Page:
A bid by South Africa's Nobel Peace Prize winner, Bishop Desmond Tutu, to end strife between the country's prominent rival black resistance movements has met with a temporary setback. Neither the United Democratic Front (UDF) nor the Azanian People's Organization (AZAPO) attended scheduled peace talks called for last week by Bishop Tutu in Soweto, a black township outside Johannesburg.
In recent weeks there has been an intensification of the differences between the two groups, leading to physical clashes and a war of words. In the past week fighting between supporters of UDF and AZAPO has claimed three lives, including an AZAPO member and two children of an AZAPO follower.
Tension between the two ideologically divergent movements goes back many years. Although both can be said to have a common enemy in the South African government, there are fundamental differences. The UDF is a multiracial organization that welcomes white involvement. It follows in the tradition of the African National Congress, now banned in South Africa. AZAPO is a ``black consciousness'' movement with no white members.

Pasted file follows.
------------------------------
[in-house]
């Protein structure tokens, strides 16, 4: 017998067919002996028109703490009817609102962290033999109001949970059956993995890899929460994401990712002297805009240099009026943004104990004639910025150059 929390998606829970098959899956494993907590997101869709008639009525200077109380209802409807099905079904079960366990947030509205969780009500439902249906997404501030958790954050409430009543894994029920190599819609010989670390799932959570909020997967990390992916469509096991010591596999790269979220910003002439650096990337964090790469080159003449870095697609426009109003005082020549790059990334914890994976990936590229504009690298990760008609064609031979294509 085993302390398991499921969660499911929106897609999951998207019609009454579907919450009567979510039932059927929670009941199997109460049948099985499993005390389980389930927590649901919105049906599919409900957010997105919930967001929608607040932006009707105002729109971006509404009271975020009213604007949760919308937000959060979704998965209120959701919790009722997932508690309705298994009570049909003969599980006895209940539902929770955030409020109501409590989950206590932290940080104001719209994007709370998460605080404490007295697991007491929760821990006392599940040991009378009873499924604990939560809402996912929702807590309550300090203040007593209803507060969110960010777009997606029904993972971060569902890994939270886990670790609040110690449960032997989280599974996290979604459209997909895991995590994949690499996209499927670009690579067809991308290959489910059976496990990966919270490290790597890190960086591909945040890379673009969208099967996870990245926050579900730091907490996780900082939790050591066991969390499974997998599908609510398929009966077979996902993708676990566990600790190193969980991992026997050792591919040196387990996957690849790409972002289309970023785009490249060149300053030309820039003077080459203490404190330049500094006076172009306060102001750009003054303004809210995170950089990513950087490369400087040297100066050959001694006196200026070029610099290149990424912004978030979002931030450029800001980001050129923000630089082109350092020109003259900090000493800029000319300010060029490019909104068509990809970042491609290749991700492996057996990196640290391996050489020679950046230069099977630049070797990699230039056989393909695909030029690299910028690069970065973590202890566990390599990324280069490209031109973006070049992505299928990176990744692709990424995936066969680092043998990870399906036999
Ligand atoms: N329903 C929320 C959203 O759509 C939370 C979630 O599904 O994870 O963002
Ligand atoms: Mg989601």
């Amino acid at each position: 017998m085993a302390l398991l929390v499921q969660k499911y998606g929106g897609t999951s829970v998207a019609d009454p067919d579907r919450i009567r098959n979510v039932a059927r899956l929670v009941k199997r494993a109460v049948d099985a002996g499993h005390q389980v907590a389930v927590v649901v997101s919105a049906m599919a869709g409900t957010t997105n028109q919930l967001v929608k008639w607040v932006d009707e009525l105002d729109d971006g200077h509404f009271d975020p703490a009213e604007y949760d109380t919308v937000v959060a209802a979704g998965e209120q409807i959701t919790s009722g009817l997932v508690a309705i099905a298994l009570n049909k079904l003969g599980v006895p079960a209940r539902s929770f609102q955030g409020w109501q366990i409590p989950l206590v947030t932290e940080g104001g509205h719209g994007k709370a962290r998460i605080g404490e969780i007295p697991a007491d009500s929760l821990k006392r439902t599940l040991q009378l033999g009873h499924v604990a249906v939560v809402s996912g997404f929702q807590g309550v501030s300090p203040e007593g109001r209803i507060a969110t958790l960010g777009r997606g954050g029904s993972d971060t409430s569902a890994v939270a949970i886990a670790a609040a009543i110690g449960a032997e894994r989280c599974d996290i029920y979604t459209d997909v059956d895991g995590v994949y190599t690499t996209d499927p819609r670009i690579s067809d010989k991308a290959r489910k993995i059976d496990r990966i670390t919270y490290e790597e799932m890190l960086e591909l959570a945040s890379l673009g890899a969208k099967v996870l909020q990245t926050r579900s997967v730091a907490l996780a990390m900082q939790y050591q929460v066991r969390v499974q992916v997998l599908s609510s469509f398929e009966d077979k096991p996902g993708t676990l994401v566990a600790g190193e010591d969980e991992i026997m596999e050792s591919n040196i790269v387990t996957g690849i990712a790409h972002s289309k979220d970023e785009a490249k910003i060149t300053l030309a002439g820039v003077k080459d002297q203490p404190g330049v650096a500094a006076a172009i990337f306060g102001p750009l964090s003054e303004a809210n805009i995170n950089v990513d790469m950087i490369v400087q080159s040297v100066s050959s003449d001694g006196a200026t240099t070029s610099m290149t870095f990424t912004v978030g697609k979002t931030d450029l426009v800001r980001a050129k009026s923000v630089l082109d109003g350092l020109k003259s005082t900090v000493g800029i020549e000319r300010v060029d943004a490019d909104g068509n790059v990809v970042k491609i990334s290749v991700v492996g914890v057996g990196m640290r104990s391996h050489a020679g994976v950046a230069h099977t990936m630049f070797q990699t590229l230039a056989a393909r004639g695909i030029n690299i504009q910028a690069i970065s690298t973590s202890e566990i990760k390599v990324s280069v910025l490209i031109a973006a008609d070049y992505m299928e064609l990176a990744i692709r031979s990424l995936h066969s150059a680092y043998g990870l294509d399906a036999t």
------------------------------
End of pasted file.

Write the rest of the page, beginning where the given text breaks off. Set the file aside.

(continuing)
At the burial last month of the 20 blacks killed by police gunfire at Langa, near Uitenhage in the eastern Cape Province AZAPO accused the UDF of ``hi-jacking'' the funeral and forcefully excluding its members from the service. Late last month a former AZAPO president, Lybon Mabasa, was assaulted by student supporters of the UDF at the University of the North in the Transvaal Province.
Bishop Tutu, who has repeatedly expressed horror at intra-black violence, invited both movements, as well as representatives of the Zulu-based Inkatha movement, to unity talks. Only Inkatha, which is regarded as more moderate than either AZAPO or UDF, attended.
Bishop Tutu commented: ``I received a note from the UDF shortly before the meeting saying I had not given them enough notice. AZAPO told me I should hold separate meetings with both parties first before trying to hold a joint meeting.''
His peace move is supported by black clergymen from the Anglican, Roman Catholic, and Lutheran churches. The clergymen decided at the Soweto meeting to organize separate meetings with the UDF and AZAPO as a prelude to any future talks.
Bishop Tutu said late last week he hoped talks would take place soon.
The rivalry between the UDF and AZAPO is substantial, but it appears that attempts are being made by outsiders to exacerbate the already inflamed situation.
Each movement has disclaimed responsibility for pamphlets attacking the other.
The pamphlets have been quoted on South Africa's state-owned television. Their appearance of the pamphlets was followed by fire-bomb attacks on the homes of leading members of AZAPO and its affiliate, the Azanian Students' Movement.